Bioengineered spider silk is a biomaterial that has exquisite mechanical properties, biocompatibility, and biodegradability. Iron oxide nanoparticles can be applied for the detection and analysis of biomolecules, target drug delivery, as MRI contrast agents and as therapeutic agents for hyperthermia-based cancer treatments. In this study, we investigated three bioengineered silks, MS1, MS2 and EMS2, and their potential to form a composite material with magnetic iron oxide nanoparticles (IONPs). The presence of IONPs did not impede the self-assembly properties of MS1, MS2, and EMS2 silks, and spheres formed. The EMS2 spheres had the highest content of IONPs, and the presence of magnetite IONPs in these carriers was confirmed by several methods such as SEM, EDXS, SQUID, MIP-OES and zeta potential measurement. The interaction of EMS2 and IONPs did not modify the superparamagnetic properties of the IONPs, but it influenced the secondary structure of the spheres. The composite particles exhibited a more than two-fold higher loading efficiency for doxorubicin than the plain EMS2 spheres. For both the EMS2 and EMS2/IONP spheres, the drug revealed a pH-dependent release profile with advantageous kinetics for carriers made of the composite material. The composite spheres can be potentially applied for a combined cancer treatment via hyperthermia and drug delivery.View less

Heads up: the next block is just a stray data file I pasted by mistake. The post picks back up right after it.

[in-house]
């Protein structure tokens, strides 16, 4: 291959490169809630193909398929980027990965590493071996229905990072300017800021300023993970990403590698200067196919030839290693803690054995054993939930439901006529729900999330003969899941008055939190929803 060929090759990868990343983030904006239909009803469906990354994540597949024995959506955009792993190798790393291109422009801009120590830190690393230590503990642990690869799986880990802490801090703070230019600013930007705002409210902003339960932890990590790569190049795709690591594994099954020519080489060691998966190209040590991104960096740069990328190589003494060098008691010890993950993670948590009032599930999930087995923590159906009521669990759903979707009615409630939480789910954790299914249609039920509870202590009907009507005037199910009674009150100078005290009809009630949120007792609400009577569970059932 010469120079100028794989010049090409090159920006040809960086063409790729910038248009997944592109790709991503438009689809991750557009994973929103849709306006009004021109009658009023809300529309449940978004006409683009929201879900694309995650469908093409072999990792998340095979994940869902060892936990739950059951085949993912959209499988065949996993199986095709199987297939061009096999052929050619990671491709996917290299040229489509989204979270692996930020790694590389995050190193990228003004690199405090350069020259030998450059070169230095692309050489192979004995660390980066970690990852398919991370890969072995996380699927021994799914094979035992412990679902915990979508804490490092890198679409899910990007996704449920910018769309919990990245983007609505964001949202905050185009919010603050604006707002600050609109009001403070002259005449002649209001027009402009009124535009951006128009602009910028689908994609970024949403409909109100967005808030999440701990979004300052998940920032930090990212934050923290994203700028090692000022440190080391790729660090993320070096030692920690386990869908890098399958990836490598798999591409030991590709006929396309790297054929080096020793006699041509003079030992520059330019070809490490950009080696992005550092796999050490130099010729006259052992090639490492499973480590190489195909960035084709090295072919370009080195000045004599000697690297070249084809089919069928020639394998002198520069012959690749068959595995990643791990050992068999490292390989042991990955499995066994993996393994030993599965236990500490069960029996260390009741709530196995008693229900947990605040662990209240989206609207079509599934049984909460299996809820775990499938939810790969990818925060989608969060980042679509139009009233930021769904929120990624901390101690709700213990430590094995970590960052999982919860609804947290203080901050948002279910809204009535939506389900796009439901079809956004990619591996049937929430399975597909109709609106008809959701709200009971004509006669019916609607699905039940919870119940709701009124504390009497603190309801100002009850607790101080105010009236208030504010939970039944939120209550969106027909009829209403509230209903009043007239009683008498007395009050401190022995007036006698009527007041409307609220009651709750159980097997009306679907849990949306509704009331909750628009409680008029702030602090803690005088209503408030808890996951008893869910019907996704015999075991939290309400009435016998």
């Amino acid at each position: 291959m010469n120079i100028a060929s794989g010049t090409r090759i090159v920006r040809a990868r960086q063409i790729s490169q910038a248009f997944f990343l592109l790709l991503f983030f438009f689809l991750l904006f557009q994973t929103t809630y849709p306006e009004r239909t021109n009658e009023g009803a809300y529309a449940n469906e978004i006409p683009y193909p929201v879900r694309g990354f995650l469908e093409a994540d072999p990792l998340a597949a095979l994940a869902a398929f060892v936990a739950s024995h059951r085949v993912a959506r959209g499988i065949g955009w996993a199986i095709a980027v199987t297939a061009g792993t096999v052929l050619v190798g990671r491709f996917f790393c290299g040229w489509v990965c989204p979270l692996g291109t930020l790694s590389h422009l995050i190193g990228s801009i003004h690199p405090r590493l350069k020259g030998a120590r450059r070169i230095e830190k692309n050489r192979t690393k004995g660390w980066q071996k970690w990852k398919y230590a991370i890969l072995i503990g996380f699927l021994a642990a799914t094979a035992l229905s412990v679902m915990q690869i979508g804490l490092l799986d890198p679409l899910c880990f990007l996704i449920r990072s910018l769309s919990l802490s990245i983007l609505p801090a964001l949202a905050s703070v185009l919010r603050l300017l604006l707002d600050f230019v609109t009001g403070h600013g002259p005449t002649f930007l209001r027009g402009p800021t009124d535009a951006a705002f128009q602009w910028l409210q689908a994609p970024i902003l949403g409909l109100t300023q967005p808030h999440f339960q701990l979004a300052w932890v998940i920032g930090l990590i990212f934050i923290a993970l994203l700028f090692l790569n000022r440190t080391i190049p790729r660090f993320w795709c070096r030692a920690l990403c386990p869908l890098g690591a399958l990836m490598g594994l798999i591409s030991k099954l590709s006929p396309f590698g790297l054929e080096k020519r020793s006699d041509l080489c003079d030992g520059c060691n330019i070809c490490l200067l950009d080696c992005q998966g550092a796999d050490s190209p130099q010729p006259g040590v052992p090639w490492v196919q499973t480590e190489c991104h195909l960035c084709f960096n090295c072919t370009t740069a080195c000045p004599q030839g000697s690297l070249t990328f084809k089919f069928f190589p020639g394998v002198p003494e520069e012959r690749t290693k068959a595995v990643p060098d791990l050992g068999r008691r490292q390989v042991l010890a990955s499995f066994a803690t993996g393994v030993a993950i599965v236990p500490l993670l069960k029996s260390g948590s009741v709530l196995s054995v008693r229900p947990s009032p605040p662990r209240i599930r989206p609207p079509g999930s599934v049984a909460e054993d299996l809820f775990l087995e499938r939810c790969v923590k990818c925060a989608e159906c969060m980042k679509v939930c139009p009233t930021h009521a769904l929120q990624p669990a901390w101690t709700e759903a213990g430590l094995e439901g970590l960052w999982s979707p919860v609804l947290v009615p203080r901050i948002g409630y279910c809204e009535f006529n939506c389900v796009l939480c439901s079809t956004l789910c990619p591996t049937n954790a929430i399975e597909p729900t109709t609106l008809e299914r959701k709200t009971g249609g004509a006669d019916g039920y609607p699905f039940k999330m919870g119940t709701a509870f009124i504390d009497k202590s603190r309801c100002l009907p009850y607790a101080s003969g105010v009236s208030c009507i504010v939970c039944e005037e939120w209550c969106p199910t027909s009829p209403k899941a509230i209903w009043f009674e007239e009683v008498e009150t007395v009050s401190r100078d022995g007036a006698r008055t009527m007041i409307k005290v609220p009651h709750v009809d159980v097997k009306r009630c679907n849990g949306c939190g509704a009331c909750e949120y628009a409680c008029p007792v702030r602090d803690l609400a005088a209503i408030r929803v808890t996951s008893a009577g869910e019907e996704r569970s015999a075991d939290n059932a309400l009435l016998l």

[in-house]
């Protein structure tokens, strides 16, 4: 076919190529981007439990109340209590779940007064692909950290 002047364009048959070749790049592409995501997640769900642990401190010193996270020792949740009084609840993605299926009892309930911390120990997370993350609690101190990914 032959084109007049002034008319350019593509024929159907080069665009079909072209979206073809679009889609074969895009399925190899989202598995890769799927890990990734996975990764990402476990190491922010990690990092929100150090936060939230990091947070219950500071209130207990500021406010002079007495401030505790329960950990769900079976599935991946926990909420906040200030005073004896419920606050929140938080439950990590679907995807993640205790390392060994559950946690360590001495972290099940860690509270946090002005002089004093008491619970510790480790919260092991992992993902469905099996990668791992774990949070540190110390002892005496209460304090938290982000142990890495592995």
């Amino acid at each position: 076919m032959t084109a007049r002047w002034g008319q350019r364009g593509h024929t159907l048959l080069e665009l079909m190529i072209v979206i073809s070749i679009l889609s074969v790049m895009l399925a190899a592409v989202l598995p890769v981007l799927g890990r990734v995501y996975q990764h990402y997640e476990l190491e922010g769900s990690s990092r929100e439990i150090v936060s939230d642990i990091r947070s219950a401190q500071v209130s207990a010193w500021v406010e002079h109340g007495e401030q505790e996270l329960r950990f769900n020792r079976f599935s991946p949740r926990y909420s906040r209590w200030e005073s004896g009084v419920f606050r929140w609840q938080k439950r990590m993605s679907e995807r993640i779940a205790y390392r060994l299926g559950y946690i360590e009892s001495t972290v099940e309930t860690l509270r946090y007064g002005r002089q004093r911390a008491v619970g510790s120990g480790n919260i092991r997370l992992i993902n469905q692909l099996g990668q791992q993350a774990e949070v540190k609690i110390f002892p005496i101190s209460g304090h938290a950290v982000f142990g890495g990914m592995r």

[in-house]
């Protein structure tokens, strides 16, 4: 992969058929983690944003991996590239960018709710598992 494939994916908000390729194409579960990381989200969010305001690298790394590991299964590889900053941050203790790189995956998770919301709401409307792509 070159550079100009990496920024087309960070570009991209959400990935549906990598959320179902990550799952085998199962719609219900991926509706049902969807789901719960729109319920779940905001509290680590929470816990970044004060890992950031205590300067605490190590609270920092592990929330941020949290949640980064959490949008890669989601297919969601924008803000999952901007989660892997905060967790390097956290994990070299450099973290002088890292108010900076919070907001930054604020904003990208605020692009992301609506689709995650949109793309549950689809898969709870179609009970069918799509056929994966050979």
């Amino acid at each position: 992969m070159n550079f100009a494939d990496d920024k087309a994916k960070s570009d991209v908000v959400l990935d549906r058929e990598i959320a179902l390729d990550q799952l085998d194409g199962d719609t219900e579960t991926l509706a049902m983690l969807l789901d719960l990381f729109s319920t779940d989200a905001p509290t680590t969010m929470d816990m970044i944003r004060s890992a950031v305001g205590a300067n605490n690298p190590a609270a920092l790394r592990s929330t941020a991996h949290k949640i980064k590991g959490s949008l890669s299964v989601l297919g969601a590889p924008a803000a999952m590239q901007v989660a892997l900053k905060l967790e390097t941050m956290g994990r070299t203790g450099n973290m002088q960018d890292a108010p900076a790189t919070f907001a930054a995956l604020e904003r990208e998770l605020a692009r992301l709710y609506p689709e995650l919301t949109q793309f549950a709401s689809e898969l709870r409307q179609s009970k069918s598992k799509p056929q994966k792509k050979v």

Ceruloplasmin (Cp) plays an important role in copper transport and iron metabolism, as well as Cp is also an indicator for the health status of dairy cows. The present study reports the validation of an automated assay to assess the plasma Cp in dairy cows. Plasma Cp levels were determined in 40 Holstein cows and intra- and inter-assay precision, accuracy, detection limit, and clinical validation of the assay were determined. Intra- and inter-assay coefficients of variation were < 2% and < 7%, respectively. The results were linear when serial sample dilutions were tested (r = 0.999, P < 0.001). The detection limit was lower than what could be measured in plasma from healthy cows. Increased plasma Cp levels were found in cows with inflammatory diseases. The method validated in this study is precise, simple, and fast and can be easily adapted to biochemical automated analysers. Furthermore, the promising results obtained with this protein will contribute to a wider use of Cp determination in bovine practice.View less